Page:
For patients referred with undescended testicles, the success rates of first consultations were only 81.3%. This correlates somewhat with previous studies identifying undescended testicles as a group with relatively high difficulty to diagnose accurately via telehealth [18]. Penile or urethral disorders as a group had a 91% success rate, but new referrals had a higher success of 93.1% with the majority of failures being in follow-up patients at 89.5%.

Figure 2 shows the operative numbers extending from before and after the period of significant restrictions. Elective surgery numbers decreased during the April and May, during the major restriction period. Elective surgeries increased in the following months.

Fig. 2
figure 2

Operative case numbers during study period

Notably, zero cases of COVID-19 were found in patients presenting for surgery or surgical staff, and as such, no further analysis was performed.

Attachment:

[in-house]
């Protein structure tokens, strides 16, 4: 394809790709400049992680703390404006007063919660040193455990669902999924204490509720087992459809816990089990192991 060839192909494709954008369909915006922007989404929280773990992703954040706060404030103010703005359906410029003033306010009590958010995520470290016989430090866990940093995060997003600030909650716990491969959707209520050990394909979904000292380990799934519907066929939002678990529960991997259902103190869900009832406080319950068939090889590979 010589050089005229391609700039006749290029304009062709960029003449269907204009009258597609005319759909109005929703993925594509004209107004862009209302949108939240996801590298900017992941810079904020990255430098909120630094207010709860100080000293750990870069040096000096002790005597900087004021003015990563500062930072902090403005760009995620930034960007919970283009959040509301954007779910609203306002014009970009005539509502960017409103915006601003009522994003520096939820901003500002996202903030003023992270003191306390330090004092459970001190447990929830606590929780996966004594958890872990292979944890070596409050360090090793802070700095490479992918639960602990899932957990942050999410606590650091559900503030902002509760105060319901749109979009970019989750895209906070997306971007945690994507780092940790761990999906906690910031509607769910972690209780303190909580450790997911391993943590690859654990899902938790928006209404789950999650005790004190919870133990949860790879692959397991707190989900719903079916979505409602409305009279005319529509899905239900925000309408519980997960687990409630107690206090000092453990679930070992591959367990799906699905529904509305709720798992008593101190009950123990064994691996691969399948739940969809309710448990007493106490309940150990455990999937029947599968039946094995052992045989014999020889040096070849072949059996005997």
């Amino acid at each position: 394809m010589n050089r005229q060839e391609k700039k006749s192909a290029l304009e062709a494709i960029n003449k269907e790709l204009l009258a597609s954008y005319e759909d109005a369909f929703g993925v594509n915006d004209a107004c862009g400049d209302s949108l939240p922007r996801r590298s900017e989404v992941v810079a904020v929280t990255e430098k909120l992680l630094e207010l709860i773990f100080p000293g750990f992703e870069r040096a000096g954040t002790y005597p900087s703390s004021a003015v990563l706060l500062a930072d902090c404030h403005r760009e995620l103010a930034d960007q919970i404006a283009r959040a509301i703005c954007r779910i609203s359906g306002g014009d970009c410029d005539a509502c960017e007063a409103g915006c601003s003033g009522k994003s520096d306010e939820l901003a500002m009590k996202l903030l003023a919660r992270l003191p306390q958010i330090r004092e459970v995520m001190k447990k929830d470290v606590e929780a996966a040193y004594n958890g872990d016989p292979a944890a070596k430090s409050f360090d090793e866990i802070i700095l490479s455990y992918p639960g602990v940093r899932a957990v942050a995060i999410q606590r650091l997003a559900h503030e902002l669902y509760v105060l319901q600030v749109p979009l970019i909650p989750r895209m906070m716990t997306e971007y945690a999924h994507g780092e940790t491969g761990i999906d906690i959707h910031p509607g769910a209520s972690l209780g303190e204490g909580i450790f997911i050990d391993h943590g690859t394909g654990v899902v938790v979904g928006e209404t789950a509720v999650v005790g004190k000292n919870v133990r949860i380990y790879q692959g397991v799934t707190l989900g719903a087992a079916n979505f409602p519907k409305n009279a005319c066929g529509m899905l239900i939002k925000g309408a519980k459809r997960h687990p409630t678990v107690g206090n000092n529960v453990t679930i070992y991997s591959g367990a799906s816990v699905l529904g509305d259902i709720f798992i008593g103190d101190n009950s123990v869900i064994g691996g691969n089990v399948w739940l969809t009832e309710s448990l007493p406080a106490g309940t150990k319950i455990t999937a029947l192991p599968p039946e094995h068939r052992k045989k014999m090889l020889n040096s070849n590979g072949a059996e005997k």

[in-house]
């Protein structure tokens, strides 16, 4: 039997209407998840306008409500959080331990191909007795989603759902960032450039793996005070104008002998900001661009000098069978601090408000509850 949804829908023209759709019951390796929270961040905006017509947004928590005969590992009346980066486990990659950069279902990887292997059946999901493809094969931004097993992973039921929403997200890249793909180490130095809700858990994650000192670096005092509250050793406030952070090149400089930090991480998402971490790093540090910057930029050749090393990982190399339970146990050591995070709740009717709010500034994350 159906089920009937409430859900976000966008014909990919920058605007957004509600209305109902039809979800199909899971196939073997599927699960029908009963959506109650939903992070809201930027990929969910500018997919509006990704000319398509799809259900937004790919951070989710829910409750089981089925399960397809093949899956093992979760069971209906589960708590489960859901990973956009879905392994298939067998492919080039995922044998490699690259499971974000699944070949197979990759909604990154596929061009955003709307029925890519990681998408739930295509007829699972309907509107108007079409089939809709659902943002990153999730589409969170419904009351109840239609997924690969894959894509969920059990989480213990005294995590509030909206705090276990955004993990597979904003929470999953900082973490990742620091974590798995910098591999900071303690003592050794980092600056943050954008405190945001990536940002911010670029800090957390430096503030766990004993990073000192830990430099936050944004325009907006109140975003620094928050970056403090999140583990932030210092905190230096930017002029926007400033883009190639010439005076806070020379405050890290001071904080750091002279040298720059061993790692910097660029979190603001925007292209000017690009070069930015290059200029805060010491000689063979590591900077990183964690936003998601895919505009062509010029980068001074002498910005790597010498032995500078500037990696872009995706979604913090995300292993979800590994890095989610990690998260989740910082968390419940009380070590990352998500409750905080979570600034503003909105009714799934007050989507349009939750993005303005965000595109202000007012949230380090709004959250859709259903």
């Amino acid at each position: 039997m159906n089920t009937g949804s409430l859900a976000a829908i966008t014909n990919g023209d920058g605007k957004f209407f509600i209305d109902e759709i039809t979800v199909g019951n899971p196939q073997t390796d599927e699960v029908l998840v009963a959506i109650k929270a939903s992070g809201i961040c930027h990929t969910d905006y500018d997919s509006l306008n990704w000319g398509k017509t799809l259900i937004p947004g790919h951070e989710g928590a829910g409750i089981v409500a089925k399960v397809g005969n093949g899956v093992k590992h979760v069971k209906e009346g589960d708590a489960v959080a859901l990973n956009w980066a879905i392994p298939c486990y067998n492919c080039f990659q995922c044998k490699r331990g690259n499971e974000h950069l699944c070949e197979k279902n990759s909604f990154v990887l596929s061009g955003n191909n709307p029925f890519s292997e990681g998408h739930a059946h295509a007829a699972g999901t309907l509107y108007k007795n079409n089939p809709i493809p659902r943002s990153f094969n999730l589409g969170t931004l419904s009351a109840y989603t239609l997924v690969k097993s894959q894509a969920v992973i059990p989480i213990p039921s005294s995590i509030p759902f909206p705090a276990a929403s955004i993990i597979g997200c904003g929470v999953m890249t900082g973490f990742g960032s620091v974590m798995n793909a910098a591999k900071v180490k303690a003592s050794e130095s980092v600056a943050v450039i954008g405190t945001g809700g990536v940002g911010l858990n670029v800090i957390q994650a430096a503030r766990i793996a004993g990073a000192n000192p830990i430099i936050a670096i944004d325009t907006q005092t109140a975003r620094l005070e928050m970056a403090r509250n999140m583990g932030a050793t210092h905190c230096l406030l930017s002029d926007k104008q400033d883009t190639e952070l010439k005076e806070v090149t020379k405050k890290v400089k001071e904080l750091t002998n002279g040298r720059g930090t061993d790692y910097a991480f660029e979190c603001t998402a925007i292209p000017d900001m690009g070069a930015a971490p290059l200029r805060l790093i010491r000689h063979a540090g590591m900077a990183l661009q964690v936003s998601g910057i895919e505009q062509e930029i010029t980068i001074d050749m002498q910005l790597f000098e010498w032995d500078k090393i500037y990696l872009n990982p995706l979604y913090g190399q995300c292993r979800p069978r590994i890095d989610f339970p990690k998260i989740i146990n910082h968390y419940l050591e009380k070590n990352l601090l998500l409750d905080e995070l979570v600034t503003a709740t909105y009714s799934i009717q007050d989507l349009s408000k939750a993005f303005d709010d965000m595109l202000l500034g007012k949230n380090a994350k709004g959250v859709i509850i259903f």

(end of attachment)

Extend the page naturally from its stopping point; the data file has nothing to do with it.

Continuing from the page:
During the analysis, 71 patients were identified who were booked for surgery after appointments as outlined in Table 4 (49 face to face, 9 telephone and 17 videoconference). Of the 49 patients booked in a face-to-face appointment, 32 underwent the planned procedure, 1 underwent surgery with a procedure added and 16 are awaiting surgery. Of the 9 telephone bookings, 8 underwent as planned, and 1 is awaiting their procedure. Of the 17 booked via videoconference, 12 underwent as planned, 1 had a procedure removed after face-to-face meeting and 4 are awaiting their procedure. No cases were completely cancelled after physical review or an entirely different procedure required. Of face-to-face bookings, 3% were altered compared with 5% of telehealth bookings (p > 0.05).

Table 4 Patients booked for operative management stratified by appointment type and status